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The company behind Candy Crush on fostering creativity

Niklas Malmqvist, global art director at King Digital Entertainment, the company behind Candy Crush Saga, shares his insights into how to keep staff members’ creative juices running in an office environment.

He joined the company in 2007 to create an art style and rules for the global company, which began putting its most popular games on Facebook when it noticed people were leaving the games for the social media platform and did the same when the iPhone was first launched.

Malmqvist spoke about how King became the company it is today and creativity in the gaming world at the Business of Design Week conference yesterday.

Here are Malmqvist’s top tips on fostering creativity in a team of creatives.

Keep teams small

Smaller teams keep the mood between team members relaxed, where they feel the freedom to bring up even the craziest ideas.  At King, the size of the team depends on the stage of production which the game is at.

For example, a new game would start off being developed by a maximum of four people.  After this team tests the idea and develops a prototype, then a bigger team of up to 20 artists and developers.

That’s another reason why King opened up studios in Stockholm, London, Berlin, Malmo, Barcelona, Bucharest, Seoul, Singapore.

In 2007, the company employed 30 people globally.  Today, it has over 1,000 employees.

“Back then, we were a self-organising unit where everyone knew each other and it was easy to come up with new ideas and communicate them,” Malmqvist said.

“Now, we have to be more organised because of the sheer number of people but by keeping studios small, each studio is pretty much self-sustainable.  People can feel a sense of ownership, which allows them to feel passionate about the game and therefore produce a high quality product.  If you feel like you own the product, you wouldn’t release a bad one.”

The personal attachment to the team is important to him and allows the different experiences, cultures and ideas of studios in various countries to enrich the overall creative atmosphere for the company on a global scale.

Move away from top-down management to a coaching style of management

A coaching style of management is preferable for creatives.

“I don’t think top-down management works.  It’s the most destructive thing you can do to creativity,” Malmqvist said.

He points out that there is no point in hiring creative and talented people if someone else tells them what to do.  Instead, he provides a framework of rules and specifications which can be interpreted creatively by his team.

Malmqvist said, “I want people to challenge me and get to constantly reevaluate my ideas and to have that culture, where it doesn’t matter how senior your job title is, creates a very dynamic environment.  Meanwhile, I provide continuous feedback for the creatives.”

“I would ask them lots of questions such as how would people feel about their game and why, to help the team understand what players want.”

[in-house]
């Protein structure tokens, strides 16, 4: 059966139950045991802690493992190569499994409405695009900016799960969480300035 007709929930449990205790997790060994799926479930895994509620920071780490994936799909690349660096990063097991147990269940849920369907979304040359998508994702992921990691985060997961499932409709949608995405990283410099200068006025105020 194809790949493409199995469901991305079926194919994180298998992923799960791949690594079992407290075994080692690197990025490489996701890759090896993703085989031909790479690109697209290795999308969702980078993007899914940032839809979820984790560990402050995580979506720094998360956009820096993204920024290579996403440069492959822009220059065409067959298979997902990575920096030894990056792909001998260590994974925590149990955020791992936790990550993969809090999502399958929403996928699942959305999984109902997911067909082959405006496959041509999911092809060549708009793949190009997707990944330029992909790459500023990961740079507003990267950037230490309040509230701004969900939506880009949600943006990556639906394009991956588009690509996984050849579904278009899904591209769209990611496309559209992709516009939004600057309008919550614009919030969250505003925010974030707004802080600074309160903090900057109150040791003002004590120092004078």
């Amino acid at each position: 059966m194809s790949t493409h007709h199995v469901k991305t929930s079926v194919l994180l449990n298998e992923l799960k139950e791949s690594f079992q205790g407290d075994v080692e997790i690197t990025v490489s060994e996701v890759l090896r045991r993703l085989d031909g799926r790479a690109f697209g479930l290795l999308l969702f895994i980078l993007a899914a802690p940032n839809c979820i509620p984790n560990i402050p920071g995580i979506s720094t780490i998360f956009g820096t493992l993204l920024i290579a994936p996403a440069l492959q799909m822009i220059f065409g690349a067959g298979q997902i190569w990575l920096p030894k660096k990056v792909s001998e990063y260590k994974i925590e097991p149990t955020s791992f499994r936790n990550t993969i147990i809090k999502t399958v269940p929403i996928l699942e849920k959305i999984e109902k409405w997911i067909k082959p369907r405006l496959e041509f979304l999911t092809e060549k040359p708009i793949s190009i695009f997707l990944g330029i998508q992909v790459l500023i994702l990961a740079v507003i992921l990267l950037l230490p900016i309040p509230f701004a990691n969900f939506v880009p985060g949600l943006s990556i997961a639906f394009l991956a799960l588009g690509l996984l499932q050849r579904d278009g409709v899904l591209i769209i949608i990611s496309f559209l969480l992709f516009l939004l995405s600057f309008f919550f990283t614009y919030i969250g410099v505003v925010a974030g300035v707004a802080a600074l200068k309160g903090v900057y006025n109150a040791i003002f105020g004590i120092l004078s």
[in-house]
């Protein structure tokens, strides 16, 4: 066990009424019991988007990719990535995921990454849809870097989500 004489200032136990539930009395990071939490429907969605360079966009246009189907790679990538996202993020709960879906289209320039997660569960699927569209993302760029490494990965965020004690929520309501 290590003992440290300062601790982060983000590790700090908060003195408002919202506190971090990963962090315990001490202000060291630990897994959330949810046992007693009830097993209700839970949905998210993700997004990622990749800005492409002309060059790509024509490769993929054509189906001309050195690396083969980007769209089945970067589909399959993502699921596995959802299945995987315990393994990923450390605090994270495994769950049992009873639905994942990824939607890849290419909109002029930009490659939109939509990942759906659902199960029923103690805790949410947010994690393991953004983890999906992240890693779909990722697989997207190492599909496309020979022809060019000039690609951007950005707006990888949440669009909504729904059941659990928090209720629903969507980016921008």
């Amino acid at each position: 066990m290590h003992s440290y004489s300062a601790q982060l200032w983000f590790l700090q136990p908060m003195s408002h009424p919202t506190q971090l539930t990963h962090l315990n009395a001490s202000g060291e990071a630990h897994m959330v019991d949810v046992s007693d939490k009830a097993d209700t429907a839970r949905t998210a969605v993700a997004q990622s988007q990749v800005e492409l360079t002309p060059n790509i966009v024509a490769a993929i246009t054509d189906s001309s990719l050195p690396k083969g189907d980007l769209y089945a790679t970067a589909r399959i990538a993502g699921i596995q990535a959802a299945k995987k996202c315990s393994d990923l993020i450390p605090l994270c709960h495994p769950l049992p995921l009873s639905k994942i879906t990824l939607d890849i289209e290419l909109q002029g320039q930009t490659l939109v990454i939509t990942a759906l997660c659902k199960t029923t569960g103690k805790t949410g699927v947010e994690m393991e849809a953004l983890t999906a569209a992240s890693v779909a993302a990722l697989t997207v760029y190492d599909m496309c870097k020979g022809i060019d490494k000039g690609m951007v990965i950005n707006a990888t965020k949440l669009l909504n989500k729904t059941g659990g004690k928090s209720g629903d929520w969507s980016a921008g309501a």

King also runs morning sessions every day where team members tell each other what they are working on and share ideas.

Keep them feeling challenged

This means giving them opportunities to learn new things, whether it is through workshops and guest lectures, or allowing staff to take time off to teach themselves something or do experiments.

Looking outside of what’s directly related to the profession is often a good way to stimulate people’s creativity and renew a sense of being challenged.

For example, the company brought in a sculptor to run a workshop even though sculpting does not relate directly to the games it produces. Another example is how Malmqvist looks outside of games for new ideas, preferring to draw inspiration from books, movies and real life.

“I don’t want to look at games because they reflect what is already done.  I want to create something new,” Malmqvist said.

Celebrate failure: the discarding of ideas

It takes many ideas and straying from the well worn path to innovate.  However, this may mean that many ideas are discarded in the process of looking for a creative idea that also works as a popular and commercially viable product.

So how do you discard your staff member’s ideas lightly without making them feel scared of voicing their creative ideas again?

Malmqvist suggests celebrating when you throw away an idea and counting on your staff members’ professionalism.

“All ideas are taken seriously whether they are kept or discarded.  If we throw away an idea, we would have a little party for it because that’s how you learn and it’s better to recognise early on in the production process that it doesn’t work,” he said.

“It also requires professionalism – it’s a job in the end and some projects get killed.  In the gaming industry, we’ve all worked on more failed games than successful ones.”

Malmqvist on advertising

Why King does not put ads in its games

“We believe ads break up the gaming experience.  It doesn’t add value to the experience and turns people off.  The game and the player is the focus,” Malmqvist said.

He said one of his favourite ads is this TVC by mobile operator TrueMove H, which he saw on Facebook:

“It tells story with something that surprises you.  I don’t like ads that tell me to ‘Buy this!’ Instead, similar to what I want our games to achieve, I want a story and the ad to provoke an emotional response from me,” Malmqvist said.

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